Raphael wrote:I would encourage anyone new to our dear poet to read his letters and ignore biographies mainly.
Maureen wrote:Although even then one has to think about their own perception.
Biographies, especially of historical figures, are often just as much about conjecture and interpretation as anything else. Certain facts will always remain the same, but we're each given plenty of opportunities to draw our own conclusions about who people really were. The kicker is that we'll never know in most cases what actually IS true and what is inference. Even if we each stick exclusively to Keats' letters, we'll all get something different out of them, just as we will reading his poems.
All literature, be it fiction, nonfiction, verse, or even journalism, lends itself to individual digestion. Personally, I think it's worth it to read a wide variety of biographical takes on a particular person and create your own ideas by sorting through the ideas of others.
Raphael wrote:If one reads the letters it is obvious that he was a really funny, witty young man with a great sense of humour. I think the biographers have over emphasised his *depressions* and *melancholy*. It stuck me upon reading his letters from Winchester that to Fanny B he is telling he is feeling low, yet the letters he writes to George and Georgiana are full of jokes and revelry!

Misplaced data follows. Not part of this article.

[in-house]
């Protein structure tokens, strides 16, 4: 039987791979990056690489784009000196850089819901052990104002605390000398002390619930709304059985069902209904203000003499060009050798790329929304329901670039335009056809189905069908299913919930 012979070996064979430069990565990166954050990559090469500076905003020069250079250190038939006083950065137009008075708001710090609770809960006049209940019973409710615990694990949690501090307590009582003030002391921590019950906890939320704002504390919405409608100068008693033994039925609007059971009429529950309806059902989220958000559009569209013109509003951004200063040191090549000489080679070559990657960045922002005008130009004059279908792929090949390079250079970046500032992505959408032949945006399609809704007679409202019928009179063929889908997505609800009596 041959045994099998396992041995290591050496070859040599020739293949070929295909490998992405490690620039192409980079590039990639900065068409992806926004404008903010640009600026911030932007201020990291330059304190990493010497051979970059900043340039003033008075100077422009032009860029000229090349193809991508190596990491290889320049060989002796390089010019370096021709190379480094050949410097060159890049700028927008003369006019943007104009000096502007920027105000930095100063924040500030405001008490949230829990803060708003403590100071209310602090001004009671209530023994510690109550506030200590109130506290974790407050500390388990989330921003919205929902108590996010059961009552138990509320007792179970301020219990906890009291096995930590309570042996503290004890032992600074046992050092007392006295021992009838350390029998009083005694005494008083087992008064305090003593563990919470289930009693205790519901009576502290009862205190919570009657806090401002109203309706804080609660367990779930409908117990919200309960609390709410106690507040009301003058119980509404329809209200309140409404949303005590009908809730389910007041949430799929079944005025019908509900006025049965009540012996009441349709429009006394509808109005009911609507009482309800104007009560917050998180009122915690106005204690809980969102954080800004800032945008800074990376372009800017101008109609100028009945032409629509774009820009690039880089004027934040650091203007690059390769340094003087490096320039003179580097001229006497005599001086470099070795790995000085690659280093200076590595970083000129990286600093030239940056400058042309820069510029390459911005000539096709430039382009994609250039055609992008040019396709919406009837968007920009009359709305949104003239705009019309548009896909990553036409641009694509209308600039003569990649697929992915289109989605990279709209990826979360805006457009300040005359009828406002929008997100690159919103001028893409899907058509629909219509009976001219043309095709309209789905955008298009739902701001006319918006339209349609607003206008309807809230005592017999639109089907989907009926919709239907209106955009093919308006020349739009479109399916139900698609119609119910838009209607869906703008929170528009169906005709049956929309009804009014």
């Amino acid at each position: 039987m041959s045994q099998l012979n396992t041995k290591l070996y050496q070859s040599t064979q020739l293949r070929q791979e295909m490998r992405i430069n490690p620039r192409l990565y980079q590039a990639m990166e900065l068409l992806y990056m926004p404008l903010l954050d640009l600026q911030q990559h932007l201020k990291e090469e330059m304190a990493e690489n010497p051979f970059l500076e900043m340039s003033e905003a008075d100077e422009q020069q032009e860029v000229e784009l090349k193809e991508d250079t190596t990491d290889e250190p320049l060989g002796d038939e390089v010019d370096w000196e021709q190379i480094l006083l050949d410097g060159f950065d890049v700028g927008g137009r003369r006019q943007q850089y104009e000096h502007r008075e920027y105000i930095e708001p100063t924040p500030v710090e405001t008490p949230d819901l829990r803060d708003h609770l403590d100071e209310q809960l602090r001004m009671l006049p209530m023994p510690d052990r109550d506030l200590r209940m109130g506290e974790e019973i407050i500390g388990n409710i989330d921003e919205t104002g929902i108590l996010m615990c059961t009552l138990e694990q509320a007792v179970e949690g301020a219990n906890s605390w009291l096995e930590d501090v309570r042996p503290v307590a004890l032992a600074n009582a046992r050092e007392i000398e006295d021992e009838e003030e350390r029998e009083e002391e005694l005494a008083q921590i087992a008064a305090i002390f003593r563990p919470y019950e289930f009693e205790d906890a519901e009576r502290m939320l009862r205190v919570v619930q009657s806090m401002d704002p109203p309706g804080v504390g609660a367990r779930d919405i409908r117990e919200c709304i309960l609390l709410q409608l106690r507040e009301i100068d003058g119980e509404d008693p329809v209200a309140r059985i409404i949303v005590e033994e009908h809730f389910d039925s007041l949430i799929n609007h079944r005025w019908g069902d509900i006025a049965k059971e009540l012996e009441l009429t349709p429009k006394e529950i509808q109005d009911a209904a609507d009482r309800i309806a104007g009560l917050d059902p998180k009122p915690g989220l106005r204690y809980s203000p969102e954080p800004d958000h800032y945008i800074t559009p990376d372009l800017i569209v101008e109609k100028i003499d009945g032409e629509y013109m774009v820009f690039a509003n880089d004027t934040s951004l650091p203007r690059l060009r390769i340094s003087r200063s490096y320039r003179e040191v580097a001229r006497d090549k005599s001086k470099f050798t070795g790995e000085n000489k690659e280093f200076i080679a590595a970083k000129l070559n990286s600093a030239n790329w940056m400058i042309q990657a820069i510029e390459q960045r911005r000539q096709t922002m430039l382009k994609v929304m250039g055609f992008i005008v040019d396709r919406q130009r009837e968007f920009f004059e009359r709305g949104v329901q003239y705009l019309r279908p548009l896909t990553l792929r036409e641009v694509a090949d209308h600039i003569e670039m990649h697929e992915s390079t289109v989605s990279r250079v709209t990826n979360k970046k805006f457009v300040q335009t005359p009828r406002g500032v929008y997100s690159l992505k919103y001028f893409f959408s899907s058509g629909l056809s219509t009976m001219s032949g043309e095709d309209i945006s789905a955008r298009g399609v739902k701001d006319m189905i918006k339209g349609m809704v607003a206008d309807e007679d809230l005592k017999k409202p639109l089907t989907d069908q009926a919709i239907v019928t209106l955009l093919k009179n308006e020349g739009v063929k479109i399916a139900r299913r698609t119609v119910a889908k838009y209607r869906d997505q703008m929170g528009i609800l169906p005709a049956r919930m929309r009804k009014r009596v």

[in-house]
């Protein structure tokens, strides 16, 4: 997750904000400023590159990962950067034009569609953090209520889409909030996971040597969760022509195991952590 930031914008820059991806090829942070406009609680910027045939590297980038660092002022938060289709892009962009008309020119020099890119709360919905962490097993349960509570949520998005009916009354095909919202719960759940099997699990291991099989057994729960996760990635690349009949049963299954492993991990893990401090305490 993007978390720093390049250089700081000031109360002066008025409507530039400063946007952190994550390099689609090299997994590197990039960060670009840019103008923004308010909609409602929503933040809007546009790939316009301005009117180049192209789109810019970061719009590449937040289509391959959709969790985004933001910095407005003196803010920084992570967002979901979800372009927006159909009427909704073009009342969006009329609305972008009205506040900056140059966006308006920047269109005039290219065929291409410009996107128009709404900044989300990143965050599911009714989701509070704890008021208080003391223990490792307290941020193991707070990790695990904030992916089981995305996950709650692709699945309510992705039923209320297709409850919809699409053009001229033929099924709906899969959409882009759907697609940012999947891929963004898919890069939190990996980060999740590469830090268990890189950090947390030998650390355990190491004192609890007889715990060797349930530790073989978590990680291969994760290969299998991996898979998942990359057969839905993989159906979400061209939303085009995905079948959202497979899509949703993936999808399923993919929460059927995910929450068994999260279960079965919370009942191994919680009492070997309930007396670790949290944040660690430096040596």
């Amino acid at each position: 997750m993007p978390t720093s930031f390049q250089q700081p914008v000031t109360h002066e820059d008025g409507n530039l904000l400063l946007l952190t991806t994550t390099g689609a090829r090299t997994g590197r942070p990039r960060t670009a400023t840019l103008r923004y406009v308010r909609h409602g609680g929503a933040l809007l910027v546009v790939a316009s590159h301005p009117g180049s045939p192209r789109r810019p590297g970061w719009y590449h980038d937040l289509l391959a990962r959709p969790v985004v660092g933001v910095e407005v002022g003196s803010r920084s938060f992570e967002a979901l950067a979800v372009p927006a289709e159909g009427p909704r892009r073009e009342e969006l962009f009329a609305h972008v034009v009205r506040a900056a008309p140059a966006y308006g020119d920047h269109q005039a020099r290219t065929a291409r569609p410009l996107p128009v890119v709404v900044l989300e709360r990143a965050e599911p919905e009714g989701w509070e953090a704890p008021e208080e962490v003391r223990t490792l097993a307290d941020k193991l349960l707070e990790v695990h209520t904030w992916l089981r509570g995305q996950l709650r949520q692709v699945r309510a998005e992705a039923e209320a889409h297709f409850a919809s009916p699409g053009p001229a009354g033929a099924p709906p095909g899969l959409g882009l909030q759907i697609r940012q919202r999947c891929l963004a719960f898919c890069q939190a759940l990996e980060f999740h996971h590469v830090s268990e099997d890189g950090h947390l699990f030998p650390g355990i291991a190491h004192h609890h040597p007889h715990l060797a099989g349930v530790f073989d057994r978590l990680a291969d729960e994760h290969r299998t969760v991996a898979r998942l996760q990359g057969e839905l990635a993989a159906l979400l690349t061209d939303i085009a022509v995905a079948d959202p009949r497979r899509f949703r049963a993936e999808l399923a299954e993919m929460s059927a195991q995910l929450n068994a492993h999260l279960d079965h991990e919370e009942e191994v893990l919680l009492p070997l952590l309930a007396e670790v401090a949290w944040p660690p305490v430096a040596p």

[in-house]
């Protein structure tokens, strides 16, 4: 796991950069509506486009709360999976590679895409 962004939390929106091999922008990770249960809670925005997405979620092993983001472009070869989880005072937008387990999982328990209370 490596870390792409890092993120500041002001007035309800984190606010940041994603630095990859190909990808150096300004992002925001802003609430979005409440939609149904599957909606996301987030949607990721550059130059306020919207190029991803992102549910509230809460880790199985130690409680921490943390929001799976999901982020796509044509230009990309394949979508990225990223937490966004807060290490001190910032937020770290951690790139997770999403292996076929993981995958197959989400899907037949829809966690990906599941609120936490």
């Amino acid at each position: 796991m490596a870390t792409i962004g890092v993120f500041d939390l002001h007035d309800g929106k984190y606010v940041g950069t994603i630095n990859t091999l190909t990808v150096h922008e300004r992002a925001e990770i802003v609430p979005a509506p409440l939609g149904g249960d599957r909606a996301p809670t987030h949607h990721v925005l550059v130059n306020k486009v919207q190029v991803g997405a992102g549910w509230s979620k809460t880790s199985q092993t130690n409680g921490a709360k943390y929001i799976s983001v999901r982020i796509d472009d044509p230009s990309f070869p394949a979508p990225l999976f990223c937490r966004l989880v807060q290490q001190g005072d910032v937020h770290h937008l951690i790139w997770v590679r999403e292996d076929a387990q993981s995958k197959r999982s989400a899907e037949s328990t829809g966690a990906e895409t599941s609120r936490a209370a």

From reading his letters he seems to me more light hearted than the biographers portray him.
Agreed. It's very easy to look at artists as perpetual brooders, but forget that they are people, too. We know Keats was very active and like to be outdoors, so why wouldn't he play football now and again? There is, of course, the classic story of his imitating the bassoon. No reason to believe that something like that would be an isolated incident, of course. Especially for someone who experienced as much tragedy in his life as Keats did, I get the impression that he was a generally positive person.
As for the Scottish dance in the film, though, that was hardly social dancing like that he would have observed at balls or gatherings. We know that he appreciated the folk dancing he observed on his Scottish tour, so the idea that he would be portrayed imitating it for the amusement of others (not at all seriously) doesn't seem all that far-fetched to me.
Raphael wrote:I find the syphilis/VD very unlikely- as once one had VD then one had it for life- only antibiotics gets rid of it. iI find it hard to believe that a man of his medical knowledge and interest in hygeine would have gone to bed with a random woman withiout checking or noticing she had a veneral disease!
I don't know. . . I think this might be an overestimation of the medical understanding of the day. Just because a VD may show visible flare-ups doesn't mean it always does. And who knows, it might have been dark. Even today, with the prevalence of sex ed and unpleasantly graphic slide shows in schools that SHOULD make us know better, people manage to pick these things up (I've always heard from friends and acquaintances in the medical field that it's kind of amazing how many people have some kind of VD).
Again, of course the theory is entirely conjecture based on a few known facts, but I don't think any of us can safely say that it's true or false either way. As Maureen says, best keep an open mind, even if we don't always like or agree with what we might read. I say that as an avid lover of Mozart who gets a bit irked whenever people talk about him as a perpetually irresponsible boozer (which I don't believe).